The Missouri House of Representatives has passed House Bill 258 which allows concealed carry of firearms on campus for faculty. Sponsor of the bill Rep. Jered Taylor (R-Mo.) is adding an amendment to it which would allow students the same rights, stating it’s for their safety.
This seems more like a meager attempt at furthering the reach of the Second Amendment than it does for the protection of students about to be sexually assaulted. Taylor is using the success of the approved bill pertaining to faculty to pass this amendment.
The number of reported forcible sex offenses increased by 11% between 2015 and 2016 from 8,000 to 8,900, according to the National Center for Education Statistics.
While the numbers are staggering, it is important to remember the data is only for reported crimes. This means the increase could either reflect an actual increase in forcible sex crimes or an increase in the number of people who actually reported the crime when it occurred.
The social climate has changed, especially toward victims. With movements like #MeToo, people are better educated and can recognize the signs of an unsafe environment while also allowing victims a platform for their voices to be heard.
Sexual assaults are more common on college campuses due to the use of alcohol, drugs, peer pressure and the ability to report the crime, according to the Office on Women’s Health.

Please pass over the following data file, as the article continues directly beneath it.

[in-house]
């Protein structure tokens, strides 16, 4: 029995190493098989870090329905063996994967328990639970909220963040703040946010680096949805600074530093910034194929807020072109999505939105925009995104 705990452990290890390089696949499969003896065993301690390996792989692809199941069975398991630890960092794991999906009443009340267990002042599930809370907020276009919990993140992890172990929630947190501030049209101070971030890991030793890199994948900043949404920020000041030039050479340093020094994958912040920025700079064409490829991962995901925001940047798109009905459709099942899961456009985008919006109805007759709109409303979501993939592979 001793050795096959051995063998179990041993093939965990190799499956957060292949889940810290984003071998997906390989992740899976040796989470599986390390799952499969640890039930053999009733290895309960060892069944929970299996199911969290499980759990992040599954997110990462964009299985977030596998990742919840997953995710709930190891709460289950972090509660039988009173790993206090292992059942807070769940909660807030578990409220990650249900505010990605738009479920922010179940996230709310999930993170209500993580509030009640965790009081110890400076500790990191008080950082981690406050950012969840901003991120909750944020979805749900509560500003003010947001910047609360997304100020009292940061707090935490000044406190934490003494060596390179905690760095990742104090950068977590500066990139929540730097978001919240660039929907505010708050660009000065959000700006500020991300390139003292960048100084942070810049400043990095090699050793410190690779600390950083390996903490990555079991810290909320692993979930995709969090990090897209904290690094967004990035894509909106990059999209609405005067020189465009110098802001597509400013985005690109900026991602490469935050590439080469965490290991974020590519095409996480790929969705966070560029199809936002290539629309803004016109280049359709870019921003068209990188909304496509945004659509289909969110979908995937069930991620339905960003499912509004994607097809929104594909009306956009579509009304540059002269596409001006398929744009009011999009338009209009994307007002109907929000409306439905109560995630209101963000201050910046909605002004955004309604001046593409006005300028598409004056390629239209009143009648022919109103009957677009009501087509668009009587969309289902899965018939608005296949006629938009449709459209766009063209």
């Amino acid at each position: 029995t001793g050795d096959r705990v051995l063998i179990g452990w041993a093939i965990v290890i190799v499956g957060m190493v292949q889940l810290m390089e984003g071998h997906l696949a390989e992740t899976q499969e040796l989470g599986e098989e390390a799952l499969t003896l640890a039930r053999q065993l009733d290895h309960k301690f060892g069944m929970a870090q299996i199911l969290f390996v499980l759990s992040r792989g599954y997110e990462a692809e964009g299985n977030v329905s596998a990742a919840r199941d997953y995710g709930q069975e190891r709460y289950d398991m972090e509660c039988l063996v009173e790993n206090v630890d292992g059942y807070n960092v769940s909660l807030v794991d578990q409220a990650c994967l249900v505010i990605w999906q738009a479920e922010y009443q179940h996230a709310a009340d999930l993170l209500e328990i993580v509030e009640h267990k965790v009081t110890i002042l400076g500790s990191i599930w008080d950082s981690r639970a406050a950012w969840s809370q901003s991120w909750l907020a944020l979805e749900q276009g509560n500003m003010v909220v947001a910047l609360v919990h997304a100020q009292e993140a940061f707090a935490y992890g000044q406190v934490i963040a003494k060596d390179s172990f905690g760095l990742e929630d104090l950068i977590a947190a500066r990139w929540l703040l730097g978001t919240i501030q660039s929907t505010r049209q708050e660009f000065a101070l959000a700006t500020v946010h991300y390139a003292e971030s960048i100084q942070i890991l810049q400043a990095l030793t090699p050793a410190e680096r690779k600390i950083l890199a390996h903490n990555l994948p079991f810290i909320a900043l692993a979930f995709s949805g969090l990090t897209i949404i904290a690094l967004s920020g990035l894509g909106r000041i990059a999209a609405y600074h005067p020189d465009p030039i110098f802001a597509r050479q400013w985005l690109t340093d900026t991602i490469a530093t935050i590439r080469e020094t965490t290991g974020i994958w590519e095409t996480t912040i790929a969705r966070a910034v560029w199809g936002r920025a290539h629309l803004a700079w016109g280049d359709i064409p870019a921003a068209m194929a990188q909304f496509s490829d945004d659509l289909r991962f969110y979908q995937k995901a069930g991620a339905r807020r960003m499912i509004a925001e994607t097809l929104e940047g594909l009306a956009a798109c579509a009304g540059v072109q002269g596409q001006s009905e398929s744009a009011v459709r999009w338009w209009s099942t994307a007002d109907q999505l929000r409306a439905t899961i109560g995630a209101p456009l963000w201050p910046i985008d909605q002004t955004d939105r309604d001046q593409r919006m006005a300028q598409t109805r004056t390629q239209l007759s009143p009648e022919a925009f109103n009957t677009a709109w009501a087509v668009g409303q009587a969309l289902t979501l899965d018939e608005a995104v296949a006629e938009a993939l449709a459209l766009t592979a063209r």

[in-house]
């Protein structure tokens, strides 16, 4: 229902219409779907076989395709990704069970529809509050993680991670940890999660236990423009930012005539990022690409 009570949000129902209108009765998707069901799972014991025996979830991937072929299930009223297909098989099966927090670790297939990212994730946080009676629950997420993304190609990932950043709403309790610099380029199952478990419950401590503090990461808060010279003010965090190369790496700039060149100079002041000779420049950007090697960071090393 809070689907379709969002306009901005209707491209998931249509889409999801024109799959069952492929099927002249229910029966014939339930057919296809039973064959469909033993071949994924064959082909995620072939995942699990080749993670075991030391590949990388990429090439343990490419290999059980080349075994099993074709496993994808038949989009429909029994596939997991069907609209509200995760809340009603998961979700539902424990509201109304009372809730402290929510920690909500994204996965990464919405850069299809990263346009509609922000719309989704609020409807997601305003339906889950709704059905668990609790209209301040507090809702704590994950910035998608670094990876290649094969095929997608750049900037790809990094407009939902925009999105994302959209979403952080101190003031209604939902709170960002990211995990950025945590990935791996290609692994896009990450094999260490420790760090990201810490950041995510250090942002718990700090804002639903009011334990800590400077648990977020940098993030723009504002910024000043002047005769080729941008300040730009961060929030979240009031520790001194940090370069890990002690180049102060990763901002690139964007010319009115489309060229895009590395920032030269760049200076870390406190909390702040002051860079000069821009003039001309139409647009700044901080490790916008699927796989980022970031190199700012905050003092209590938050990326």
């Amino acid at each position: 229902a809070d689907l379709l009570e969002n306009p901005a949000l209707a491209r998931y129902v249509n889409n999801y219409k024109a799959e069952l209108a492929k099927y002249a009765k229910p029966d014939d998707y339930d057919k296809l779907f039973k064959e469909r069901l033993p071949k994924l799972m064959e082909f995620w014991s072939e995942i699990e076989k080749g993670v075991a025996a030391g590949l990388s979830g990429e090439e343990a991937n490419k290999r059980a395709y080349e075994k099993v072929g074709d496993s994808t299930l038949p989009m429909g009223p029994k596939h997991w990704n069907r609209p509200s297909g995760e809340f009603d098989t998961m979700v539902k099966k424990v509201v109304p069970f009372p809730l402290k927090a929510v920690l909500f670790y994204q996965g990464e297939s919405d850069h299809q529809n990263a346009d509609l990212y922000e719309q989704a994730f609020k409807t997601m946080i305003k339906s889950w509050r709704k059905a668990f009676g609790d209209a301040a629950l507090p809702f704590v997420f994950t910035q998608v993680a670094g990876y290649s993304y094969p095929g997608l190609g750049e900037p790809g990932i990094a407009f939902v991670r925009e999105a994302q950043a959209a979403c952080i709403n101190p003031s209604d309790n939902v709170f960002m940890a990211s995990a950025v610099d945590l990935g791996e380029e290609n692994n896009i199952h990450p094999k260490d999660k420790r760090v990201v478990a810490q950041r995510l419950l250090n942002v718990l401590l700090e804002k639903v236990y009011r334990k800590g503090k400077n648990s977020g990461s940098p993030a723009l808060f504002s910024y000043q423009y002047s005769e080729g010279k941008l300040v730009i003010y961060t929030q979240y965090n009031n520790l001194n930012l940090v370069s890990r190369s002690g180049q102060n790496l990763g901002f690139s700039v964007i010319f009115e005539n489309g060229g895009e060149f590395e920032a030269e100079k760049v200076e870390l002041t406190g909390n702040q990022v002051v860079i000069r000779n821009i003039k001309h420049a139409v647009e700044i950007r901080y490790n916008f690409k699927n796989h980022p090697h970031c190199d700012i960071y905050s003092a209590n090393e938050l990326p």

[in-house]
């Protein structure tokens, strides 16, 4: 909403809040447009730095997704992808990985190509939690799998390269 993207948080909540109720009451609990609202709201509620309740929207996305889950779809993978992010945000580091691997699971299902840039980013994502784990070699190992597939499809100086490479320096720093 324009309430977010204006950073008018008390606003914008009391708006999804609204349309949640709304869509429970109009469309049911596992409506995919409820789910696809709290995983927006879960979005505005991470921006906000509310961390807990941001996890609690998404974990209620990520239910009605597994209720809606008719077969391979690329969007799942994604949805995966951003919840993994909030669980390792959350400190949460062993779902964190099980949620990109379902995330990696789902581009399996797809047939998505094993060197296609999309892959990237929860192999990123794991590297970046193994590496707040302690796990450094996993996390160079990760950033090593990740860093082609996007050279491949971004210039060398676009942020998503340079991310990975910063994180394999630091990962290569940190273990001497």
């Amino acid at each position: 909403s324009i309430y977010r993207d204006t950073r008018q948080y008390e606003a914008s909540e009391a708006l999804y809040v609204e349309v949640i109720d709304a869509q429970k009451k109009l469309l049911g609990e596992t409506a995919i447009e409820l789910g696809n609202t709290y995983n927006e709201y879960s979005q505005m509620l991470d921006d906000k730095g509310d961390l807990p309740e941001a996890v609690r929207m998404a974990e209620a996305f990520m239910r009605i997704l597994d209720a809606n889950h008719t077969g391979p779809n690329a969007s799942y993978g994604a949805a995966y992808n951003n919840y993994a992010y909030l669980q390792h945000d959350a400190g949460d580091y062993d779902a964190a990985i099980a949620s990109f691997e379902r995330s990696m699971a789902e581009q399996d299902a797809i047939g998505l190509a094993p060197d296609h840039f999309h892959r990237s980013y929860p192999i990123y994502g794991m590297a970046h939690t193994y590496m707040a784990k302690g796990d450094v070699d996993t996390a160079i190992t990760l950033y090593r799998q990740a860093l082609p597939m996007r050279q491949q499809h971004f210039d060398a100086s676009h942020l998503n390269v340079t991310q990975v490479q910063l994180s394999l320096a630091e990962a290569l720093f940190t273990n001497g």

Seven out of 10 sexual assault cases are committed by someone the victim knows, according to the Rape, Abuse and Incest National Network. One out of three women will experience rape, physical violence or stalking by an intimate partner in their lifetime, according to the National Organization for Women New York City.
The crime isn’t typically between strangers where a person’s guard is up. The usual case revolves around those where the victim is unwilling to report, much less fight their partner. That emotional connection plays more of a factor into whether or not the victims would be able to injure or kill the person assaulting them.
In a study conducted by California State University, more than 80% of women did not feel safer on campus with concealed weapons, did not want qualified individuals to be able to carry a gun on campus, and did not think guns would endorse or maintain a greater sense of campus safety.
Even if this amendment for students passes, it also allows the same rights to sexual assaulters on campus. It does not discriminate.
It’s simply naïve to believe victims would be the only ones benefiting from being allowed to carry a gun. If it were to pass, it could possibly aid the sexual assaulter against unsuspecting students who can’t afford or don’t want to carry weapons.
Instead of trying to justify college students having concealed weapons, consider taking Deb Lavendar’s (D-Mo.) advice from the debate about teaching boys to stop assaulting women.